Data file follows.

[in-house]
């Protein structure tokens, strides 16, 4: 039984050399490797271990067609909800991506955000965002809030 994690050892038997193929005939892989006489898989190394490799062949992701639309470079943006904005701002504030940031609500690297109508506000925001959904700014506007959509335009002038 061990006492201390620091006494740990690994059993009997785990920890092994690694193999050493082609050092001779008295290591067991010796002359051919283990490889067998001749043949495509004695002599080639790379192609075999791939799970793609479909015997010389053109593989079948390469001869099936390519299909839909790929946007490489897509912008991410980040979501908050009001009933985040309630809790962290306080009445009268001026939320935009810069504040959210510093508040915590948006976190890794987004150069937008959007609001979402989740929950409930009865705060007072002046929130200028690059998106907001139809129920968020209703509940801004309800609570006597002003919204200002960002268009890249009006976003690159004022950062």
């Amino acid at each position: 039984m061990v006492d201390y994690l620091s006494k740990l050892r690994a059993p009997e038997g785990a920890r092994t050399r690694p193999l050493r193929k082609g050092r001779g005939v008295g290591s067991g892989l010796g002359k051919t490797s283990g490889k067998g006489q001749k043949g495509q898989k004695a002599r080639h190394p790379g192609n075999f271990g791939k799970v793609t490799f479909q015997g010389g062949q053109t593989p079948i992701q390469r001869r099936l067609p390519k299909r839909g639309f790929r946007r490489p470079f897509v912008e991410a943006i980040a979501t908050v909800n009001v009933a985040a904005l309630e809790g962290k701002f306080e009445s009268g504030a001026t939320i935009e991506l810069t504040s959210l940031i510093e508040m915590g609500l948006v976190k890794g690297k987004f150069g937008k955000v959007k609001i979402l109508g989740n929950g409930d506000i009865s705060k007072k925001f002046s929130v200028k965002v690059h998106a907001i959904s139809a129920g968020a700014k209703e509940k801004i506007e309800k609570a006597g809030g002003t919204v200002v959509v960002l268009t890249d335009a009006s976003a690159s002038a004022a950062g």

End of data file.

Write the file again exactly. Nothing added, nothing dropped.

[in-house]
């Protein structure tokens, strides 16, 4: 039984050399490797271990067609909800991506955000965002809030 994690050892038997193929005939892989006489898989190394490799062949992701639309470079943006904005701002504030940031609500690297109508506000925001959904700014506007959509335009002038 061990006492201390620091006494740990690994059993009997785990920890092994690694193999050493082609050092001779008295290591067991010796002359051919283990490889067998001749043949495509004695002599080639790379192609075999791939799970793609479909015997010389053109593989079948390469001869099936390519299909839909790929946007490489897509912008991410980040979501908050009001009933985040309630809790962290306080009445009268001026939320935009810069504040959210510093508040915590948006976190890794987004150069937008959007609001979402989740929950409930009865705060007072002046929130200028690059998106907001139809129920968020209703509940801004309800609570006597002003919204200002960002268009890249009006976003690159004022950062």
């Amino acid at each position: 039984m061990v006492d201390y994690l620091s006494k740990l050892r690994a059993p009997e038997g785990a920890r092994t050399r690694p193999l050493r193929k082609g050092r001779g005939v008295g290591s067991g892989l010796g002359k051919t490797s283990g490889k067998g006489q001749k043949g495509q898989k004695a002599r080639h190394p790379g192609n075999f271990g791939k799970v793609t490799f479909q015997g010389g062949q053109t593989p079948i992701q390469r001869r099936l067609p390519k299909r839909g639309f790929r946007r490489p470079f897509v912008e991410a943006i980040a979501t908050v909800n009001v009933a985040a904005l309630e809790g962290k701002f306080e009445s009268g504030a001026t939320i935009e991506l810069t504040s959210l940031i510093e508040m915590g609500l948006v976190k890794g690297k987004f150069g937008k955000v959007k609001i979402l109508g989740n929950g409930d506000i009865s705060k007072k925001f002046s929130v200028k965002v690059h998106a907001i959904s139809a129920g968020a700014k209703e509940k801004i506007e309800k609570a006597g809030g002003t919204v200002v959509v960002l268009t890249d335009a009006s976003a690159s002038a004022a950062g």